What happens is that the digit on the right begins to flash. If you now release the PDS it does not go back to displaying the power. If you press the PDS button again the flash moves to the middle digit and again to the right hand one and then back to the left hand side. Each time you press the FPS button the flashing digit increases by one until it makes 9 when it goes back to 0 so you can set any pellet weight up to 99.9 grains. When you are happy press RST and the value is saved.
Please note that changing the pellet weight does not act retrospectively. The memory of the power of the last shot is still recorded as it was calculated with the old weight.

Adjusting the legal limit. This works much the same as the weight. You hold down the FPS button and after about two seconds it displays the current 'legal' limit. Release FPS and each time you press PDS it switches between 12ft-lbs (the rifle limit) and 6ft-lbs (the pistol limit). When you have the correct limit shown press RST.

The serial output. The little three pin connector near the clamp bolt allows you to connect your cb-625 directly to a computer. See elsewhere on this web-site for details of the interface to buy or here for the details to build one. In brief the output is 9600 baud, 8 bit ASCII, no parity, one stop bit as 0-5 volts that needs inverting and converting to the RS232 for the computer. The output is an ASCII text number followed by representing the number of 4MHz counts to cover the 2.353 inch gap so "1000" represents 784ft/sec. There is free software available on this site for Windows systems to collect and display this data.

What goes wrong?
A blocked sensor: dirt or damage can block the beam of infra-red light used to detect the pellet. If you look into the rings on the top of the chronoscope you will see a little round thing on both sides. It is nestled down into the plastic to try and protect it but a beam of light is projected from one side to the other while the chronoscope is in READY mode. If either sensor is inoperable it displays the sun-behind-clouds logo on the display when you press RST and refuse to got to READY. If you are not getting readings inspect the sensors. If your gun is oily they could be fouled. If they are damaged do not abandon hope. In the UK Combro offer a quick and inexpensive repair service.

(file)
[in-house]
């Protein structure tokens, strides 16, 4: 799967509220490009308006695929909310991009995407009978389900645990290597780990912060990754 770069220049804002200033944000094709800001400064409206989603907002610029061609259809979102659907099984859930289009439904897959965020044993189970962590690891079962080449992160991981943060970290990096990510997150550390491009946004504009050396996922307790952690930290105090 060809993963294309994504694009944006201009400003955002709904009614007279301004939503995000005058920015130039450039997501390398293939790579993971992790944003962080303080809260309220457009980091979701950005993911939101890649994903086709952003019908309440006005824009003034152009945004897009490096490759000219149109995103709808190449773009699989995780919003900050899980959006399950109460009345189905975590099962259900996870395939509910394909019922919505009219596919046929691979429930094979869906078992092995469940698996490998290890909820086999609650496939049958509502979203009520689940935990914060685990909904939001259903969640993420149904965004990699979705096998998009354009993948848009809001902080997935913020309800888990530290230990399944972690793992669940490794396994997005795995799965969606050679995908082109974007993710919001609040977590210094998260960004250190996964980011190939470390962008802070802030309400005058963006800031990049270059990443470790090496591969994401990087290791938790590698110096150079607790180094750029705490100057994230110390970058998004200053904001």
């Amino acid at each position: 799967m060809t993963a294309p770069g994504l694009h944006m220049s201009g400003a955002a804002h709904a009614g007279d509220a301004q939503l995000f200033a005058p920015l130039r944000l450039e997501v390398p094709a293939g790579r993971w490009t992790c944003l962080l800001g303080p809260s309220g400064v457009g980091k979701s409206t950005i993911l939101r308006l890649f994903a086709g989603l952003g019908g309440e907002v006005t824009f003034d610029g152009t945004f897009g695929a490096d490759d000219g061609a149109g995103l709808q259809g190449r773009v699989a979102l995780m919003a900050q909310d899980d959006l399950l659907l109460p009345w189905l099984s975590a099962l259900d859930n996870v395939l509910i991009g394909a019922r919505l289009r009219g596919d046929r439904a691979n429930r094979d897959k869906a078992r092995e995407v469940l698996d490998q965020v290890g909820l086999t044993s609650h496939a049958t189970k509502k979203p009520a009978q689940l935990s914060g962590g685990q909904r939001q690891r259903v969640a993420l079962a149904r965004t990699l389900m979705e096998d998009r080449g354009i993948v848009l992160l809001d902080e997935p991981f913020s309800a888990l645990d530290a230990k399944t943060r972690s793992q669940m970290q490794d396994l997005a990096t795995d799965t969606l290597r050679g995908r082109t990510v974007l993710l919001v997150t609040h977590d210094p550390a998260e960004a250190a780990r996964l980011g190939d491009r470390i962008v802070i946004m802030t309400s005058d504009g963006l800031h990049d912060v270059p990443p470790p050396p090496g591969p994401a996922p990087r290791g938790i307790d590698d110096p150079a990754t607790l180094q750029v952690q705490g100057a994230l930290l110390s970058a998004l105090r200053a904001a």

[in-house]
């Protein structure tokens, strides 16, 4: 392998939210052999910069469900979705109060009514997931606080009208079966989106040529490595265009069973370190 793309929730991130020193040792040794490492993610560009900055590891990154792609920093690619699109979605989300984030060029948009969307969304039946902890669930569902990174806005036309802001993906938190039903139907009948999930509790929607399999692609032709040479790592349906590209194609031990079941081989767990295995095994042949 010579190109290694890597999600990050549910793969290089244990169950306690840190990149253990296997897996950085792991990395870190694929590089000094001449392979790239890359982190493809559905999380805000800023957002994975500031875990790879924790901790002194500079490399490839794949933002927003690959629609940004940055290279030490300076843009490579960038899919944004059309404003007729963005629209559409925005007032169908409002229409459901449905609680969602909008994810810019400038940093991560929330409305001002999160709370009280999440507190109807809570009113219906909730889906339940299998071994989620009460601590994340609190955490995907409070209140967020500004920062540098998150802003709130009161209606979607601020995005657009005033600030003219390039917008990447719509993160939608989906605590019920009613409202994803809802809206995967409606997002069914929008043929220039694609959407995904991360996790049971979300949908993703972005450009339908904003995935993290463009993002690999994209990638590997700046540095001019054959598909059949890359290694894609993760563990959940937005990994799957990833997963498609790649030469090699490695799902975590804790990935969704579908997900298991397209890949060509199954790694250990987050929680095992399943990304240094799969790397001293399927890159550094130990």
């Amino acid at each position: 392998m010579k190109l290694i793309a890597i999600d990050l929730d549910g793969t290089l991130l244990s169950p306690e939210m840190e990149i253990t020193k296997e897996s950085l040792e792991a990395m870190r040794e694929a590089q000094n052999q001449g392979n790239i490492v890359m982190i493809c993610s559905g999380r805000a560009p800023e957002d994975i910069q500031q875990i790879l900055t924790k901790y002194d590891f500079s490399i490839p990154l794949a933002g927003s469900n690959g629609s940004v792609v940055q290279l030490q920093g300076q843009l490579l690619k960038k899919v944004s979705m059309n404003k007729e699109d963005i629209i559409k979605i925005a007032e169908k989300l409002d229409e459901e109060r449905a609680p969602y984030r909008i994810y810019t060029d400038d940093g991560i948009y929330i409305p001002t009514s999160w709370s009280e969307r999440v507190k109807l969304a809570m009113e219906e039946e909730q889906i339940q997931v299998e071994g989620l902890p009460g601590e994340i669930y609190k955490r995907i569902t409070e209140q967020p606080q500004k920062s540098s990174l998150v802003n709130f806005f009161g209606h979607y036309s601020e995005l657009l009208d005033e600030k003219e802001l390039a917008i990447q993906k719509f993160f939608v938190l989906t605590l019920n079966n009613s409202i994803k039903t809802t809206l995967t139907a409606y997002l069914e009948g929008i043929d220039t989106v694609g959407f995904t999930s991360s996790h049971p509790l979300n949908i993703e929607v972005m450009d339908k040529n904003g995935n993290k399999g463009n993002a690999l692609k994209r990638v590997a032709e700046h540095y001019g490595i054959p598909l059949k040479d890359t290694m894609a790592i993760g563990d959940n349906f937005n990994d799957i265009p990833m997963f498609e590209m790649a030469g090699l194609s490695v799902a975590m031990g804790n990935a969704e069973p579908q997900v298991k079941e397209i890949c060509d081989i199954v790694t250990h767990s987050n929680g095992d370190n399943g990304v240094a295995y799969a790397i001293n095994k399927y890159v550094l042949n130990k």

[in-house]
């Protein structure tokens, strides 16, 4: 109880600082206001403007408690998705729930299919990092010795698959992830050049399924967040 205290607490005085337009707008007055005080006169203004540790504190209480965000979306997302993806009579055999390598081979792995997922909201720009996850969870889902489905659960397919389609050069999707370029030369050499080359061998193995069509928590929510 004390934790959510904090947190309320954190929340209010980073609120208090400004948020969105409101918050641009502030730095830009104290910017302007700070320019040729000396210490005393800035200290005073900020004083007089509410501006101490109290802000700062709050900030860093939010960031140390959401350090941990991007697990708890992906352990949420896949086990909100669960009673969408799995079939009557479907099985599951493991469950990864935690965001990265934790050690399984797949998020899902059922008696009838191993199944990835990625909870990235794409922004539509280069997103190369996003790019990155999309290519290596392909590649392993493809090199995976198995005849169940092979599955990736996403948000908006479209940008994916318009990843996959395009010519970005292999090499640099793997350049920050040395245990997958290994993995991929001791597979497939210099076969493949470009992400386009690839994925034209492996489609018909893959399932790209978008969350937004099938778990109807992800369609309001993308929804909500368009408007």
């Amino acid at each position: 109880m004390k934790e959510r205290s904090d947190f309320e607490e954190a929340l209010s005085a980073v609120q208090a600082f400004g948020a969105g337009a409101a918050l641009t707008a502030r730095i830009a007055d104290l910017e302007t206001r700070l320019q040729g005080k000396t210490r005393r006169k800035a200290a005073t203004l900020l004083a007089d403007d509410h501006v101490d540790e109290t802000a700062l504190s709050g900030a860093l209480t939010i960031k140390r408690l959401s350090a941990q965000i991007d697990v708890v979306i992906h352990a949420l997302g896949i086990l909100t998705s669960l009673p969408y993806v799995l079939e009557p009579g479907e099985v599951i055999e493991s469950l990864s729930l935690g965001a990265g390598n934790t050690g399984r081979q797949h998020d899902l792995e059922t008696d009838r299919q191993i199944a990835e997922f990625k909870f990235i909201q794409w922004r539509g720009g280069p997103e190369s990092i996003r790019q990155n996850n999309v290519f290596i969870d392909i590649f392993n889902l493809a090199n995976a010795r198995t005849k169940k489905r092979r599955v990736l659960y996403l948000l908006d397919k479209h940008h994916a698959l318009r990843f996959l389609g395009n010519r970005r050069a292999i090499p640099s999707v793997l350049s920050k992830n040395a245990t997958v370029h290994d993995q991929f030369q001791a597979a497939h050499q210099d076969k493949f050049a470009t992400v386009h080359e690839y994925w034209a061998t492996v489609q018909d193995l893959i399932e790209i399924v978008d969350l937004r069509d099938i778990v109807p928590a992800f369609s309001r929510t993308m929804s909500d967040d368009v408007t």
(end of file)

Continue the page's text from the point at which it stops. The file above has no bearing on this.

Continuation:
Flat batteries: The highest demand for power from the batteries is when the system goes to READY with its lights on. If the display goes dim then it is too late. In the UK Combro stock batteries at a low cost because if you buy them from a chemist they are rather expensive.
You can power the cb625 from an external 6 volt supply through the 3 pin connector. The centre pin must be the negative terminal and both the outer pins the positive. When you connect power this way the cb625 detects it and goes into alto-ready mode. This means that after you fire a shot and it displays the results the ready indicator comes back on and you can fire another shot. This is why the Combro computer interface adapter has a container for four AA cells as if you power the cb625 like that you can fire many shots and they will all be logged by the computer.

If you get stuck ring - In the UK Combro are at 01323-899950